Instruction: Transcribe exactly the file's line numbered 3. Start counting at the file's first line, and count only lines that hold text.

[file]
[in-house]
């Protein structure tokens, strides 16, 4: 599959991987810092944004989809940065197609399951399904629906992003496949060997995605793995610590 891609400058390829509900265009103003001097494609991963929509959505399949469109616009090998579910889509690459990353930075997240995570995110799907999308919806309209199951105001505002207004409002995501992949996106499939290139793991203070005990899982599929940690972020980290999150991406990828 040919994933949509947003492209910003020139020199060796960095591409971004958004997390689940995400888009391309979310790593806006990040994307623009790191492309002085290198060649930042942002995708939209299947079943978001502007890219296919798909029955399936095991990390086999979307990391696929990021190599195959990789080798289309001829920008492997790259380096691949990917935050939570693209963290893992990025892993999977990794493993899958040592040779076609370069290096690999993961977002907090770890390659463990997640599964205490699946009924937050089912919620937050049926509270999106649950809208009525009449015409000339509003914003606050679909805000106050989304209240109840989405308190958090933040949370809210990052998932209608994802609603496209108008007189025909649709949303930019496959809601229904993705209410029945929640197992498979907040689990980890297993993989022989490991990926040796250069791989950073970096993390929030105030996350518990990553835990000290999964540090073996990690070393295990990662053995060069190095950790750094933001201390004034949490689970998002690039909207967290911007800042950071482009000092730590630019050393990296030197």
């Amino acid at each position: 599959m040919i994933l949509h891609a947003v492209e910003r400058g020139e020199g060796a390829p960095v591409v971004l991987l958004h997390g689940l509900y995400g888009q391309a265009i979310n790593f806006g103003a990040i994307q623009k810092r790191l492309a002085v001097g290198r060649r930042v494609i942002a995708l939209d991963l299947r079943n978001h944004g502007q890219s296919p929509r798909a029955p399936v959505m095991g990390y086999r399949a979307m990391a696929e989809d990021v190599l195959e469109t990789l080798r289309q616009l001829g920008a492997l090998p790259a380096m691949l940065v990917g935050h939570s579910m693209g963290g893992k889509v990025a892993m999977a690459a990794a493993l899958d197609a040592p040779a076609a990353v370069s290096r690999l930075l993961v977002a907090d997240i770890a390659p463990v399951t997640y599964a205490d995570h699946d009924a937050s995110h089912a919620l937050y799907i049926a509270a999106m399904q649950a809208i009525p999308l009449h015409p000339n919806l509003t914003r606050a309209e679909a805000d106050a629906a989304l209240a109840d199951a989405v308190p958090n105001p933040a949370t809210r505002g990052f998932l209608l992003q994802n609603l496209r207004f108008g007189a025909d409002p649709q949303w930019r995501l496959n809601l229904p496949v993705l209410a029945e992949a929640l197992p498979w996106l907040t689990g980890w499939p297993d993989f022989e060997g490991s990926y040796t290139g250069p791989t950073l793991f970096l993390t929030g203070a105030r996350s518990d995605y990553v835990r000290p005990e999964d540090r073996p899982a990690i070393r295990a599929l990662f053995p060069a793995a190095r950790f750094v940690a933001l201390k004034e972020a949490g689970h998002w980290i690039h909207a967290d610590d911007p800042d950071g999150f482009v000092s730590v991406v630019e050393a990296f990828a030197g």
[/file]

């Amino acid at each position: 599959m040919i994933l949509h891609a947003v492209e910003r400058g020139e020199g060796a390829p960095v591409v971004l991987l958004h997390g689940l509900y995400g888009q391309a265009i979310n790593f806006g103003a990040i994307q623009k810092r790191l492309a002085v001097g290198r060649r930042v494609i942002a995708l939209d991963l299947r079943n978001h944004g502007q890219s296919p929509r798909a029955p399936v959505m095991g990390y086999r399949a979307m990391a696929e989809d990021v190599l195959e469109t990789l080798r289309q616009l001829g920008a492997l090998p790259a380096m691949l940065v990917g935050h939570s579910m693209g963290g893992k889509v990025a892993m999977a690459a990794a493993l899958d197609a040592p040779a076609a990353v370069s290096r690999l930075l993961v977002a907090d997240i770890a390659p463990v399951t997640y599964a205490d995570h699946d009924a937050s995110h089912a919620l937050y799907i049926a509270a999106m399904q649950a809208i009525p999308l009449h015409p000339n919806l509003t914003r606050a309209e679909a805000d106050a629906a989304l209240a109840d199951a989405v308190p958090n105001p933040a949370t809210r505002g990052f998932l209608l992003q994802n609603l496209r207004f108008g007189a025909d409002p649709q949303w930019r995501l496959n809601l229904p496949v993705l209410a029945e992949a929640l197992p498979w996106l907040t689990g980890w499939p297993d993989f022989e060997g490991s990926y040796t290139g250069p791989t950073l793991f970096l993390t929030g203070a105030r996350s518990d995605y990553v835990r000290p005990e999964d540090r073996p899982a990690i070393r295990a599929l990662f053995p060069a793995a190095r950790f750094v940690a933001l201390k004034e972020a949490g689970h998002w980290i690039h909207a967290d610590d911007p800042d950071g999150f482009v000092s730590v991406v630019e050393a990296f990828a030197g």